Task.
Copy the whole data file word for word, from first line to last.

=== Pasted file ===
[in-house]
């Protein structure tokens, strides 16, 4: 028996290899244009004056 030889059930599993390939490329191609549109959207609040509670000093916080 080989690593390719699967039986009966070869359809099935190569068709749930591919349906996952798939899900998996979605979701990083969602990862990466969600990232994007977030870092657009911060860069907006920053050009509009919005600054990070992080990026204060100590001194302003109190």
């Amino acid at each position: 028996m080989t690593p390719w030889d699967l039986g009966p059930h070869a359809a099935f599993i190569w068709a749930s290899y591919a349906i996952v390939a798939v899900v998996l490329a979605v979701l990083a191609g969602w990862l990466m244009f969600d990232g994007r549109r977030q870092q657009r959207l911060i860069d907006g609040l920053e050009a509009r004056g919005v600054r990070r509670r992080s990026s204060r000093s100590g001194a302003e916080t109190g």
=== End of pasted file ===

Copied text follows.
[in-house]
């Protein structure tokens, strides 16, 4: 028996290899244009004056 030889059930599993390939490329191609549109959207609040509670000093916080 080989690593390719699967039986009966070869359809099935190569068709749930591919349906996952798939899900998996979605979701990083969602990862990466969600990232994007977030870092657009911060860069907006920053050009509009919005600054990070992080990026204060100590001194302003109190």
């Amino acid at each position: 028996m080989t690593p390719w030889d699967l039986g009966p059930h070869a359809a099935f599993i190569w068709a749930s290899y591919a349906i996952v390939a798939v899900v998996l490329a979605v979701l990083a191609g969602w990862l990466m244009f969600d990232g994007r549109r977030q870092q657009r959207l911060i860069d907006g609040l920053e050009a509009r004056g919005v600054r990070r509670r992080s990026s204060r000093s100590g001194a302003e916080t109190g």